The big data technology and AI-based mechanisms allow one to reduce the exploration effort necessary for the insurance distributor to get to know the customer (on “know your customer” duties see Tereszkiewicz 2015, pp. 297–99). Big data enables the extracting and processing of an unprecedented amount of data on a (potential) client with such accuracy that in the end, the person using these tools may know more about the consumer than consumers themselves (Tereszkiewicz 2020, p. 131). This phenomenon is especially easy to notice if the common misperceptions about oneself are considered. A powerful example comes from research on cognitive biases and the manner in which these may be used during the process of price personalization (Bar-Gill 2019, pp. 217–54). The following illustration may be useful. Adam who is about to purchase a gym pass is likely to use the pass two to three times a month. However, he estimates the frequency of his gym visits too optimistically; he is convinced that he will go at least twice a week. As a result, his preference-based willingness to pay is significantly lower than his misperception-based willingness to pay, and the knowledge about this difference can be easily abused by an entrepreneur when setting the price of a gym pass. Another example is the IKEA effect—own amateurish creations tend to be considered having similar value to the creations of professionals by the consumers who were involved in their creation—if the consumer is given the opportunity to customize the product, then they are likely to value it more (e.g., see Share a Coke’ campaign).
The EU lawmaker appears to move consistently toward imposing on financial providers a broad duty to advise their clients (Tereszkiewicz 2020, p. 142). In the field of EU insurance law, significant advances toward protecting consumers against the most common risks of misselling of insurance products were made by Directive 2002/92/EC on insurance mediation (hereafter: IMD). Significantly, Article 12 (3) of the IMD introduced into EU insurance law as the duty of an insurance intermediary the necessity to explore the potential policyholder’s needs (Moloney 2010, p. 254, described it as “a quasi-know-your-client requirement”). The above-mentioned IMD provision imposed on an insurance intermediary a duty, on the one hand, to specify the demands and the needs of a prospective policyholder with a view to a specific contract, and, on the other hand, to specify the underlying reasons for any advice the intermediary gives to a customer. The language of Article 12 (3) IMD was very broad and did not provide detailed guidance on the precise extent of the intermediary’s duty. Yet, this allowed national lawmakers (i.e., legislators, courts, and oversight bodies) to “modulate details regarding the intermediary’s duties according to the complexity of the insurance contract proposed” to the consumer (cf. Article 12 (3) IMD). Enacted after the financial crisis of 2008, IDD considerably extended the level of protection offered by IMD (De Maesschalck 2017; Marano 2019). In what is a significant novelty in EU insurance law (Cousy 2017, p. 48), insurance distributors have become subject to an overarching general duty to act honestly, fairly, and professionally in accordance with the best interests of their customers. This duty, set forth in Article 17 (1) IDD, mirrors the equivalent duty introduced first in MiFID I (Directive 2004/39/EC of 21 April 2004 on markets in financial instruments, referred to as MiFID I, meanwhile repealed by Directive 2014/65/EU of 15 May 2014 on markets in financial instruments, referred to as MiFID II). It lays down a general standard of conduct for insurance distributors that should guide the interpretation of more specific duties provided by the IDD. In what is a significant extension of the scope of consumer protection, the IDD applies to certain activities conducted through price comparison websites (Marano 2019). Specifically, as Article 2(1) provides, the IDD applies to persons whose activity consists of the provision of information on one or more contracts of insurance in response to criteria selected by the customer, whether via a website or other media, or the provision of a ranking of insurance products or a discount on the price of an insurance contract when the customer is able to directly or indirectly conclude an insurance contract at the end of the process. While the IDD lays down no specific rules applicable only to comparison websites, its general principles and standards deal with most of the issues arising out of the comparison websites’ status as insurance intermediaries (Marano 2019, p. 304). In our view, this is a significant improvement of the IMD standard, which will be subject to further regulatory developments in the future. In practice, most comparison websites use hyperlinks that transfer the insurance client to websites deployed by different distributors. As a result of using comparison websites, clients searching for insurance products may easily end up being subject to personalization by insurance distributors.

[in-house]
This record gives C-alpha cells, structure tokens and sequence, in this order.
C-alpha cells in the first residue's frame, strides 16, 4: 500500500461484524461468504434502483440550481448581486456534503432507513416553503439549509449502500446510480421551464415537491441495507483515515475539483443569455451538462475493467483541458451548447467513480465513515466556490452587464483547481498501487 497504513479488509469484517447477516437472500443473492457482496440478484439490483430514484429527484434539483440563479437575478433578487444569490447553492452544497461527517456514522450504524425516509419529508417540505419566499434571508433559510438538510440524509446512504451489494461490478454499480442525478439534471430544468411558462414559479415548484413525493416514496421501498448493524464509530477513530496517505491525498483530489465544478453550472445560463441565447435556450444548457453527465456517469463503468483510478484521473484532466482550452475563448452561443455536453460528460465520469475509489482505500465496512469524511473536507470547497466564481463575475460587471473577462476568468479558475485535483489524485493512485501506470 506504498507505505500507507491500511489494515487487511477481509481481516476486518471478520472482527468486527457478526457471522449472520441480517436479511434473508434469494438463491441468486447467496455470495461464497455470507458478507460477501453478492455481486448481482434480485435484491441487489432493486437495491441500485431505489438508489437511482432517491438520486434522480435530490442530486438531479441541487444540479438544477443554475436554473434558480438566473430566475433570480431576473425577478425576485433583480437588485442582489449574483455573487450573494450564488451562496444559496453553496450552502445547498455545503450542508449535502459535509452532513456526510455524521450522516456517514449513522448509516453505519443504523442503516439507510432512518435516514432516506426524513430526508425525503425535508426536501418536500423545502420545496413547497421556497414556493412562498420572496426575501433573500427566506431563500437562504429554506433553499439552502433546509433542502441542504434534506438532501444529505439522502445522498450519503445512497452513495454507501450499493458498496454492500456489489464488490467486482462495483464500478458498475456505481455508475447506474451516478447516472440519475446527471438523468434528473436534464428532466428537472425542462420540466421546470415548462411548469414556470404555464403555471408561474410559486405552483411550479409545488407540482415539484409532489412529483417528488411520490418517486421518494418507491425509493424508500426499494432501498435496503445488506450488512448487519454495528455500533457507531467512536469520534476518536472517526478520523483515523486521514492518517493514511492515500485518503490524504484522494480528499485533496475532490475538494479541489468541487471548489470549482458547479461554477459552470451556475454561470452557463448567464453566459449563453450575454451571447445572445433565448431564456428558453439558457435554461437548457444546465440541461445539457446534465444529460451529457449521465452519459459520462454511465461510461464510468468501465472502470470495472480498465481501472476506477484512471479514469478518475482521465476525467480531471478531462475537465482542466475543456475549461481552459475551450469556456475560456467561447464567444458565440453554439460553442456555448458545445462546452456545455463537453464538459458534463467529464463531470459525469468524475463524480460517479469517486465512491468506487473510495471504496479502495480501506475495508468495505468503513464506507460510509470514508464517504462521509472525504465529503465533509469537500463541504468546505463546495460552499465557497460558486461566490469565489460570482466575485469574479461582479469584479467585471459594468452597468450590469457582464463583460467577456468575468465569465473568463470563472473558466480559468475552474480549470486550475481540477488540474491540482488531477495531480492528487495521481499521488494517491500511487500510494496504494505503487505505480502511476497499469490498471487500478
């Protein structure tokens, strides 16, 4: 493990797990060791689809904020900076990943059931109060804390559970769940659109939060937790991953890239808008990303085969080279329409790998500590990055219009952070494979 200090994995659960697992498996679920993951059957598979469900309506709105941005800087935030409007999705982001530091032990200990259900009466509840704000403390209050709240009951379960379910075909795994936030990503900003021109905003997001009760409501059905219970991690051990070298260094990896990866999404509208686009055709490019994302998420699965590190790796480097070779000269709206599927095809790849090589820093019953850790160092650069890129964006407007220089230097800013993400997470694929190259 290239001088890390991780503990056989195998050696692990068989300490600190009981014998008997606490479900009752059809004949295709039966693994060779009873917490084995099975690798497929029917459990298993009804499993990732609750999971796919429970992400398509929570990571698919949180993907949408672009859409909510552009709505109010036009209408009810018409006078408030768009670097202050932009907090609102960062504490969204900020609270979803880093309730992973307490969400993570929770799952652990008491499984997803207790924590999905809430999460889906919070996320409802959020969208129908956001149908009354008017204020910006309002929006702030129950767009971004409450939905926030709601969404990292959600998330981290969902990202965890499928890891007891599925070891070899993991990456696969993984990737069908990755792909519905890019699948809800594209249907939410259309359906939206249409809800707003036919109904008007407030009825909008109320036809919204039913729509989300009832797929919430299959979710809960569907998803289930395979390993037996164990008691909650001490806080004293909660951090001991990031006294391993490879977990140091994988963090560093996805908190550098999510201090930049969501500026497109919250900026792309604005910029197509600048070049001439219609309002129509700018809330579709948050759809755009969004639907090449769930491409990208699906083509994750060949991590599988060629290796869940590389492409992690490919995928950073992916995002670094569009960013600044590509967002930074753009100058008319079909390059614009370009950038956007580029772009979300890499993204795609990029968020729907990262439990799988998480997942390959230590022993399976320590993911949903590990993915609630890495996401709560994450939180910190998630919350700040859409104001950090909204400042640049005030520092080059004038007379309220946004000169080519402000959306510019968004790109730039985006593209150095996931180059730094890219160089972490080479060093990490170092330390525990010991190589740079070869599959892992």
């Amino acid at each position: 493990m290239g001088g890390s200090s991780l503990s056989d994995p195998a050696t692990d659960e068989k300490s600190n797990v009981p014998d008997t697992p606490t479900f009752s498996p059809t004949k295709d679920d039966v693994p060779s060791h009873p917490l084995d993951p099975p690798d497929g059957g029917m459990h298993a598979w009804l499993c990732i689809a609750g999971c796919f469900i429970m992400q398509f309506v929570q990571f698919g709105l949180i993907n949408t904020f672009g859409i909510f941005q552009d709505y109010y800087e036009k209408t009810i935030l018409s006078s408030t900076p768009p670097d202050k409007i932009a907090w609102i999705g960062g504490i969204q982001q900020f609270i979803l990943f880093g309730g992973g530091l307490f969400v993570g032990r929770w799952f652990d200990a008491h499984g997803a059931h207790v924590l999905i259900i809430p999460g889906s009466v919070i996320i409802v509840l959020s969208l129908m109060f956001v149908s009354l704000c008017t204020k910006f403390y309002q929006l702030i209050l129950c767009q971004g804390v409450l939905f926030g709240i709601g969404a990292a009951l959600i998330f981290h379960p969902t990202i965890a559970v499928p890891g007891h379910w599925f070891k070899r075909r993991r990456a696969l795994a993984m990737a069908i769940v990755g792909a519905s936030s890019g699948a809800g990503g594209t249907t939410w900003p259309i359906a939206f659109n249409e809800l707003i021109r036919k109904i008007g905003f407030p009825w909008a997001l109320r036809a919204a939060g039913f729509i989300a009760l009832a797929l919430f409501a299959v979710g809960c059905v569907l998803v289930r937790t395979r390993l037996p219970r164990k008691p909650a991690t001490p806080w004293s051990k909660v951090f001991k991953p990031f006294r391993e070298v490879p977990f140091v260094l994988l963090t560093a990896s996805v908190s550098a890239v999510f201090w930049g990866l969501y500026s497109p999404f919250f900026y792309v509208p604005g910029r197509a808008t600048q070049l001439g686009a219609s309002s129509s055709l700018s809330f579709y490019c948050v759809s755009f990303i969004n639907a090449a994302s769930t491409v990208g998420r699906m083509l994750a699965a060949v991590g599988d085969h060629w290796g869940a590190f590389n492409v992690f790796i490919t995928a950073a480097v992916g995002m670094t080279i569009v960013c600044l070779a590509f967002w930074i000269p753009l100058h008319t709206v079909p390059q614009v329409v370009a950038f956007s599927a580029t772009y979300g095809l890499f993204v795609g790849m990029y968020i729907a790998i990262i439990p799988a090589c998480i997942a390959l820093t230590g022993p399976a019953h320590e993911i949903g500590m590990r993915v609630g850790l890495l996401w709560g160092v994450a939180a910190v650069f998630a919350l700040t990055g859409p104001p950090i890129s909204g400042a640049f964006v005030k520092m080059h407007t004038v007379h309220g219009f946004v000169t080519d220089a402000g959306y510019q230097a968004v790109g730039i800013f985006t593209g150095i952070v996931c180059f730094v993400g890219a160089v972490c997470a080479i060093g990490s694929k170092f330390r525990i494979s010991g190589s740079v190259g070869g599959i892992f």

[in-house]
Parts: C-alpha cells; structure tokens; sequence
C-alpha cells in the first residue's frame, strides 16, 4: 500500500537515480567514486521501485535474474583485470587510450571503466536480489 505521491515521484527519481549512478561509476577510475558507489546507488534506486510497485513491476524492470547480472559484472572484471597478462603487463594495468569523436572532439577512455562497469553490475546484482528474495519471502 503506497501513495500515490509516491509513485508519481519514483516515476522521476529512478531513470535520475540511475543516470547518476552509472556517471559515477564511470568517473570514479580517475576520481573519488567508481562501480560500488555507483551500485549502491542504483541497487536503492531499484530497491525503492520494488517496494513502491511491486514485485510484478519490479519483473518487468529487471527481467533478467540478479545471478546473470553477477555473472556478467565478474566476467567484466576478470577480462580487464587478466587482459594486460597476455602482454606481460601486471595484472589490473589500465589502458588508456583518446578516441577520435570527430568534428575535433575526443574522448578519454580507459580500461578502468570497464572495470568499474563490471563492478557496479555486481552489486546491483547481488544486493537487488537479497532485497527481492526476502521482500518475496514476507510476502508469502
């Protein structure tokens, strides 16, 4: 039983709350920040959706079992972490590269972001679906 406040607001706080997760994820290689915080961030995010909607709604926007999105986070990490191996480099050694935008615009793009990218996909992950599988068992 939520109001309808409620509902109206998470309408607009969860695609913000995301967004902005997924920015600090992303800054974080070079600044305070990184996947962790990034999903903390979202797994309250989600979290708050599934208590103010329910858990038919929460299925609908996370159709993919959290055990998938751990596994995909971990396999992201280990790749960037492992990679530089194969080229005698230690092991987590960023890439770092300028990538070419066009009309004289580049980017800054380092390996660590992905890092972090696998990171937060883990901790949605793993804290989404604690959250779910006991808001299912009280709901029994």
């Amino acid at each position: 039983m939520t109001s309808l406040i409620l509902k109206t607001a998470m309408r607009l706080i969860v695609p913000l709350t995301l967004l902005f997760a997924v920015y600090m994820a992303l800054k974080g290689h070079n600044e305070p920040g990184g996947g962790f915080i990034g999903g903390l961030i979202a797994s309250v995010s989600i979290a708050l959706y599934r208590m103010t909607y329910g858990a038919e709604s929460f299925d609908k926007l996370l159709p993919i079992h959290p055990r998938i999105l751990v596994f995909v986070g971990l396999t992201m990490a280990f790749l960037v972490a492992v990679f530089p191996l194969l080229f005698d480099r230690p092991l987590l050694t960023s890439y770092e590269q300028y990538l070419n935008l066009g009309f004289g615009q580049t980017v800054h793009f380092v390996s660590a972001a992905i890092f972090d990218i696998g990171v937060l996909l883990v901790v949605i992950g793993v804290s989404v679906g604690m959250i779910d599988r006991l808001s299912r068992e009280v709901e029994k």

While it is arguable that IDD does not explicitly impose on insurers a duty to advise their clients, it does extend precontractual individualized duties of exploration to all insurance product distributors: Under Article 20 Sec. 1 IDD, insurance distributors are obligated to “specify demands and needs of a customer based on information obtained from them, and shall provide that customer with objective information about the insurance product in a comprehensible form to allow that customer to make an informed decision” (about whether they want to purchase an insurance product from this operator). This provision should be read in the light of Recital 44 IDD, which requires that any insurance product proposed to the customer always be consistent with the customer’s demands and needs.